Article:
Monaco is also home to the famed Grand Prix. During the racing season the streets are blocked off and the sounds of revving engines reverbrate throughout the city. You might want to rethink bringing a rental car into the city during these times!
As you exit Monaco train station, your ears are assaulted by the sound of Formula One . Shrieking tyres, screaming engines, the agony of tortured machines fills the air, a soundtrack to Heironymous Bosch's Hell', as all Monaco plays host to the world's ultimate sporting event - Monaco Grand Prix.
Decked in red baseball hats and T-shirts weighed down with logos, precious race tickets hanging round their necks buying entry to petrol-scented heaven, fifty thousand race fans pour out into the sunshine. Every balcony of every Monaco highrise bulges with crowds, packed rooftops and hotel windows. Health and safety inspectors take the week off sick with stress. Partying luxury yatchts line the harbour jostling side by side, weighted down to the waterline with guests.
What's it really about? Not racing, that's for sure. For a few brief hours, nanny is given the afternoon off. Grown men are allowed to forget jobs, mortgages and families, and turn back into small boys. Small, naughty boys. With very, very, big toys.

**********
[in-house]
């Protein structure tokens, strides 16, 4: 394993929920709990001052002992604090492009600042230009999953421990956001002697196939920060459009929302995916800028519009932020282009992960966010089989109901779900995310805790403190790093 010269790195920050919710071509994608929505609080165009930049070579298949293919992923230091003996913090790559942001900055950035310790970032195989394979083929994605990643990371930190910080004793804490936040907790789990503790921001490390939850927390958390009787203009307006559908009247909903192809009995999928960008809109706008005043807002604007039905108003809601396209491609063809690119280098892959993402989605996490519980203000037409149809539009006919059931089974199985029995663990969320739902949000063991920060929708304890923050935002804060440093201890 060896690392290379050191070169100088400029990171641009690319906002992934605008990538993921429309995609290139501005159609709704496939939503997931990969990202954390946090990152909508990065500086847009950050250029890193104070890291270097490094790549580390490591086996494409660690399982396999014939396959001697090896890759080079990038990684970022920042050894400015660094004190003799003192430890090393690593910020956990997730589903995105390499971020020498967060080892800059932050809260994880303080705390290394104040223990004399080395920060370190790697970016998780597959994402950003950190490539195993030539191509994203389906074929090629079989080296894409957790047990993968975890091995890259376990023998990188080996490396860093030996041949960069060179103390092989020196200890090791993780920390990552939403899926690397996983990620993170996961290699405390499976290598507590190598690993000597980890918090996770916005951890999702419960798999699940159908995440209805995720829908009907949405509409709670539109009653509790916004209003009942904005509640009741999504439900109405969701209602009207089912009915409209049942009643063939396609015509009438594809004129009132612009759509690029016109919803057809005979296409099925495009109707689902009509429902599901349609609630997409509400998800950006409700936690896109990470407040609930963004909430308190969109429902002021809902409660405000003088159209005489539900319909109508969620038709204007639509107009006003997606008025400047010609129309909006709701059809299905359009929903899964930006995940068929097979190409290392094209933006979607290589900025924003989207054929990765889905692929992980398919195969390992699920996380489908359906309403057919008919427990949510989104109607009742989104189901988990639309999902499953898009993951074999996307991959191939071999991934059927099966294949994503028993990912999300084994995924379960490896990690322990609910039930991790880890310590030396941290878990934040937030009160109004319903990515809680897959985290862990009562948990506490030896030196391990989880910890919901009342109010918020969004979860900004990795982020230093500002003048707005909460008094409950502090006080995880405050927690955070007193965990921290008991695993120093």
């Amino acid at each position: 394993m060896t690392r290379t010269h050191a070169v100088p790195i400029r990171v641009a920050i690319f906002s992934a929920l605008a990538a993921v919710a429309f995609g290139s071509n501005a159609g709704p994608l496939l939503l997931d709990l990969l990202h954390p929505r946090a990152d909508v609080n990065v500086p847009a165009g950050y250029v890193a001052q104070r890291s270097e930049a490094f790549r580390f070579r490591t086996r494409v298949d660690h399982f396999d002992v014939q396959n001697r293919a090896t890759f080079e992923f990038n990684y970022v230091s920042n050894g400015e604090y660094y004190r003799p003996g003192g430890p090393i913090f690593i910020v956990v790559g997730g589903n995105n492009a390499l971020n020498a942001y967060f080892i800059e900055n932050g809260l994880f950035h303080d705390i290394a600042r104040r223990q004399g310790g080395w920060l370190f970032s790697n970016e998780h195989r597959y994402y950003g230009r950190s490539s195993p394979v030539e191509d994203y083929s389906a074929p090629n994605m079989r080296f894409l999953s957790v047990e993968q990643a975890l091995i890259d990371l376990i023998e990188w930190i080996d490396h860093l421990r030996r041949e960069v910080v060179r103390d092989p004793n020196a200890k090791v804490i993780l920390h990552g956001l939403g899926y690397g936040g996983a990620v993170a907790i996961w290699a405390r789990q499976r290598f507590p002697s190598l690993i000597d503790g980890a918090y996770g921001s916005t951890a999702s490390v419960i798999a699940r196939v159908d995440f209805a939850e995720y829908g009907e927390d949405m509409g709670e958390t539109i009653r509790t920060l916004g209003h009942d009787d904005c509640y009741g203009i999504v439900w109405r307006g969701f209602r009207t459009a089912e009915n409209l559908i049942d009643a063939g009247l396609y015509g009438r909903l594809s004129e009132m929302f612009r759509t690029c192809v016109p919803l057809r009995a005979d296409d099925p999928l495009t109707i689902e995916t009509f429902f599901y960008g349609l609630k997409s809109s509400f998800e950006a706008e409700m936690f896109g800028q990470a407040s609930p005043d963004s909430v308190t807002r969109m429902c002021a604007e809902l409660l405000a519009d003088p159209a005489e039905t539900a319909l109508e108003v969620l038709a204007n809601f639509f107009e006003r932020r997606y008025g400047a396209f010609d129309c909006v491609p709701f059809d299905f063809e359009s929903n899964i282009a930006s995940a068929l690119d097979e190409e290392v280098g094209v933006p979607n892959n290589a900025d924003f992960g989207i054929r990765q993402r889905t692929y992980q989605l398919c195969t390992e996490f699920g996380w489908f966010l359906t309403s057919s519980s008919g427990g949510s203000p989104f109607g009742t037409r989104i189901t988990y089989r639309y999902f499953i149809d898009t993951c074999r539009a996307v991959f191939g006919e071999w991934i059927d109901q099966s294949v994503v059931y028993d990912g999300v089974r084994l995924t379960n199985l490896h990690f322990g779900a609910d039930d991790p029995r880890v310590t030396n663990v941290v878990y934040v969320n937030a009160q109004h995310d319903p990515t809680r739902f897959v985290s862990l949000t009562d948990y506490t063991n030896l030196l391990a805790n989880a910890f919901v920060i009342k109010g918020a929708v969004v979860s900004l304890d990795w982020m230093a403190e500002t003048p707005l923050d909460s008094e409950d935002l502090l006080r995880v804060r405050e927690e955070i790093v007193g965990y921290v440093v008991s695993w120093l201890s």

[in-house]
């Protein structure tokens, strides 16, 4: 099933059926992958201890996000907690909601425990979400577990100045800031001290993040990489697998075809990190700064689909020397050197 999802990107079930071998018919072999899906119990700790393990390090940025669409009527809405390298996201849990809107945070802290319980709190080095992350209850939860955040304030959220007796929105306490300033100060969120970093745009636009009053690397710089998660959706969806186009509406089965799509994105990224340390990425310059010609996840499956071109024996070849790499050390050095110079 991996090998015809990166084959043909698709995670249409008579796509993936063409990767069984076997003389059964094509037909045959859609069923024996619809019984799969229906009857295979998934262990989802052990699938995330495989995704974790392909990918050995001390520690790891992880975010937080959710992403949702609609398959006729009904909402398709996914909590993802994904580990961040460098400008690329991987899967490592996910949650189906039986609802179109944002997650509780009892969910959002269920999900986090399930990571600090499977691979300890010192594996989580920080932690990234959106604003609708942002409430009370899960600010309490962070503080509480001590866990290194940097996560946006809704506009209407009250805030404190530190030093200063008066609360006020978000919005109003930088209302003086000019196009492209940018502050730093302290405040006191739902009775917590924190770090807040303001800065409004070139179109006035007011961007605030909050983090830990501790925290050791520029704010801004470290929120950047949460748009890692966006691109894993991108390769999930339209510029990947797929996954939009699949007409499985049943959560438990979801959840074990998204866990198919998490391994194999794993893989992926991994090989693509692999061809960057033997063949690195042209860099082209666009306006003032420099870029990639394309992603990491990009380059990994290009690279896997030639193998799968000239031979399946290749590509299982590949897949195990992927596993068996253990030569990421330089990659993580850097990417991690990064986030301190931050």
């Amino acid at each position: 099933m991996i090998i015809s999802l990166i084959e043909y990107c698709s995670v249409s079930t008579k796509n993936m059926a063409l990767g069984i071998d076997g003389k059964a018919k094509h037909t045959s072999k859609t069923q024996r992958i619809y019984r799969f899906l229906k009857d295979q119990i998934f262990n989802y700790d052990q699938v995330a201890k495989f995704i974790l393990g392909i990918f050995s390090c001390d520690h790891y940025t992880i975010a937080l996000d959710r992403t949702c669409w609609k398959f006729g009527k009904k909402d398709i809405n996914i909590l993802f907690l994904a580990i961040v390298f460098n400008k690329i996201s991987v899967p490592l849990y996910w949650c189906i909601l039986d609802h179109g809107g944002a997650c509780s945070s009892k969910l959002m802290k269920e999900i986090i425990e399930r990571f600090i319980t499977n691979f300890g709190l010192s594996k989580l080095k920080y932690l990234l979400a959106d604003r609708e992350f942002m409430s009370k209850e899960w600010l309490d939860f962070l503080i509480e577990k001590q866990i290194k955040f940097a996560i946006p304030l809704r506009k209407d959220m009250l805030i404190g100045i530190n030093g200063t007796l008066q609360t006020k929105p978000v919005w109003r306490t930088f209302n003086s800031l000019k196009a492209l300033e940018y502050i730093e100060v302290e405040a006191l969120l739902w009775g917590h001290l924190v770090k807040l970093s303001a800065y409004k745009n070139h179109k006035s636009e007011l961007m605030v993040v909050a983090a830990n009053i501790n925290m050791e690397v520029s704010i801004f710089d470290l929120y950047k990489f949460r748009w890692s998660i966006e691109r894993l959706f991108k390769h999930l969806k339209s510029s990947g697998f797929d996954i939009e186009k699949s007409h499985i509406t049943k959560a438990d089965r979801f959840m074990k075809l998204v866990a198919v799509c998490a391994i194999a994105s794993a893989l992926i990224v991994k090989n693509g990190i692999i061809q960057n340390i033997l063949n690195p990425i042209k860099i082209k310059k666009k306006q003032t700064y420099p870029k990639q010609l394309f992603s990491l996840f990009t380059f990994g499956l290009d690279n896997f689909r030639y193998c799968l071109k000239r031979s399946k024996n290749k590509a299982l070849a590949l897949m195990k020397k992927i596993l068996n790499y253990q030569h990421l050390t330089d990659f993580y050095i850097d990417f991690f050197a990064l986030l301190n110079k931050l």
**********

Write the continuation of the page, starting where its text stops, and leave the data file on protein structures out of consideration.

You are witnessing the irresistable fascination of speed and power: the fusion of man and engine. A fantasy economy where sticking the single word on a racers tail fin is worth millions of millions of pounds and champagne flows without end, or a bill.
Truly, a unique experience - one of the wonders of the modern world. See it.
If you are in Monaco with a car, you can take a drive around the Grand Prix circuit - but at a much slower pace than in a real race of course, as the circuit is part of the normal streets.
My husband was very excited!!
The main attraction of the Monaco Grand Prix is the proximity of the speeding
Formula One cars to the race spectators. The twisting 78-lap circuit offers
incalculable opportunities for spectators to witness the thrill of screaming
engines, smoking tyres and the genius of the drivers over the 263-kilometre race
on a course that allows no margin for error.
The first Monaco Grand Prix was held on the 14th of April 1929. Since then, the
fastest average race speed has risen from 80 kilometres (50 miles) per hour to 142
kilometres (88 miles) per hour.
The Monaco Grand Prix is the seventh in the Formula One racing calendar.
A must for Grand Prix fans a walk around the course takes around an hour we started off having a beer in the pit lane and then walked the 2.094 miles back around to the start /finish line.